Book review

Two Young Adult queer novels: a rare blend of sensitivity and humour

An LGBT perspective on two Young Adult novels about teenagers coming out of the closet: Himanjali Shankar’s ‘Talking of Muskaan’, and Payal Dhar’s ‘Slightly Burnt’.

The self is an emerging proposition.  To discern and explore the self through the looking glass of sexuality, desire, class and personal identity based on powerful experiences and influences at a young age is a prodigious feat in contemporary times.

Adolescence, especially, needs such references when everything around seems idiosyncratic and painful. There are many young people who struggle with alternate sexual and gender orientation, and do not know what to do about it. I hope that more authors write about such things with the same sensitivity and humour that are evident in the two novels for young adults, Talking of Muskaan, and Slightly Burnt.

Himanjali Sankar’s Talking Of Muskaan explores what happens when a young woman is trying to break free of heteronormative structures and is seeking acceptance. It is a delicate, intimate narrative of three teenagers – Aaliya, Prateek and Shubhojay. Each of them narrates his or her own story, the style involving the use of anecdotes that offer their perspective on Muskaan and their attempts to make sense of the situation.

Through these voices, the author channels thoughts about isolation, class-political issues, biases, and all manners of prejudice. It is interesting to see the presentation of the power of intimate relationships to bring about change in a person. It is possible to perceive this as the process of either becoming one’s own self or of losing oneself in the resultant whirlwind.

Shifting narratives

The book shifts narratives and steers clear of a linear timeline, which is precisely what keeps the reader enamoured. The themes of adolescence and the angst it carries are touched upon consummately. In our everyday life, we often come across conversations about class and privilege, bemoaning the fact that people belonging to a particular class tend to get away with anything. However, this novel reflects the cruelty of the world, which doesn’t leave anyone uninjured.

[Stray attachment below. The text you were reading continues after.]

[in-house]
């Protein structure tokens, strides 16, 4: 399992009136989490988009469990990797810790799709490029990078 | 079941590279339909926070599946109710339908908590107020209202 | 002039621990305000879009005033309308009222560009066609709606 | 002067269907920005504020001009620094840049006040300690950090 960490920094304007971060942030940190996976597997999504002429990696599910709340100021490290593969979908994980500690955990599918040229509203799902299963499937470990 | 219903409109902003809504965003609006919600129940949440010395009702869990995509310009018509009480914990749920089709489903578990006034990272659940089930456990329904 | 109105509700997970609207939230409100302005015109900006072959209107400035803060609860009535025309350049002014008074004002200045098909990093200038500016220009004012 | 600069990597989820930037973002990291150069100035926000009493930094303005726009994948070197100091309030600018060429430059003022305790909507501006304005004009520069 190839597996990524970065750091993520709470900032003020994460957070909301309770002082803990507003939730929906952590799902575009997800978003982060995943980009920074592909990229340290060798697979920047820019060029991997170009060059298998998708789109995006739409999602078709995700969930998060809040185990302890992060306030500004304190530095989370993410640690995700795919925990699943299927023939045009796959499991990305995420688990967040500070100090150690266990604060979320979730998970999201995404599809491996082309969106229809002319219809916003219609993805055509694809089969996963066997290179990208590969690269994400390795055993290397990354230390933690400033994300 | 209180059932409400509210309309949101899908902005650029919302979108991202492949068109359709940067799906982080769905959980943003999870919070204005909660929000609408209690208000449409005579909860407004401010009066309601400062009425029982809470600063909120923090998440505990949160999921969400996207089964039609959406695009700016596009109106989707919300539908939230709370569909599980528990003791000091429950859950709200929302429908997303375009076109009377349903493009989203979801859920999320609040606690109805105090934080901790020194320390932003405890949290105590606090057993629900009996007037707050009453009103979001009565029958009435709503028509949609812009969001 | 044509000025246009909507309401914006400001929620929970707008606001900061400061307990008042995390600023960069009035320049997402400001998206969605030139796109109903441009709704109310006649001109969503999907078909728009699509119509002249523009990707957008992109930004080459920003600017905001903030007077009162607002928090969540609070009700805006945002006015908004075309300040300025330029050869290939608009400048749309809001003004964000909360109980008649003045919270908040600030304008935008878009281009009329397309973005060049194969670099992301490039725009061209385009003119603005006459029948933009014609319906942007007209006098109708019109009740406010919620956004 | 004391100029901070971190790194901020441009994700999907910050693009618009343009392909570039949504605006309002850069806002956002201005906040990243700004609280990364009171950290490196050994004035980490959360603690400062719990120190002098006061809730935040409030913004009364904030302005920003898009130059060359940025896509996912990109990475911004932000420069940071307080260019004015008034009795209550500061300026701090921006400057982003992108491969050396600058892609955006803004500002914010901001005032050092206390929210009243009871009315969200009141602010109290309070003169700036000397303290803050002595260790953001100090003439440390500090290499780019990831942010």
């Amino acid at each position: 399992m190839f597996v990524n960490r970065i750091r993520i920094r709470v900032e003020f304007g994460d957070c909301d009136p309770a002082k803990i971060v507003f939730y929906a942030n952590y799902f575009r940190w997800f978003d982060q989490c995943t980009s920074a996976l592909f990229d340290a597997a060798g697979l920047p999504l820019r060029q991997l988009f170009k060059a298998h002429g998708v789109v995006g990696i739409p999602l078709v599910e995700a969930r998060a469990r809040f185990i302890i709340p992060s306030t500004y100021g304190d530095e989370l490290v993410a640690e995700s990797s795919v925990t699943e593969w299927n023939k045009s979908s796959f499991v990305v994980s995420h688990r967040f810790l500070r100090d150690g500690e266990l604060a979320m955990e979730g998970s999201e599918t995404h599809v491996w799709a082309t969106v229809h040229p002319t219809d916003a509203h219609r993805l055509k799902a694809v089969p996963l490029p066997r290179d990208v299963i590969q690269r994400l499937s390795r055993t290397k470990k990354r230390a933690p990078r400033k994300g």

Talking of Muskaan is as much about the casual cruelties we inflict on people who are not like us - whose sexuality, or class, or background is different from our own ‒ as it is about the desire to feel rooted and understood by those close to us. The novel unfolds the delicate confessions of young minds in a sensitive yet mannered way. Nevertheless, I wish the author had unraveled the character of Muskaan a little more.

The witty, snarky Slightly Burnt by Payal Dhar is something of a contrast. Dhar gets into the skin of what it is to be an adolescent and to have to deal with all things adult. The story tracks two close friends, Komal and Sahil, with Komal being the narrator. Both of them go to a new-age, progressive school where there are no exams and students are encouraged to talk about their feelings and their secrets. Everything is hunky dory until Sahil comes out to his friend, and that’s when all hell breaks loose.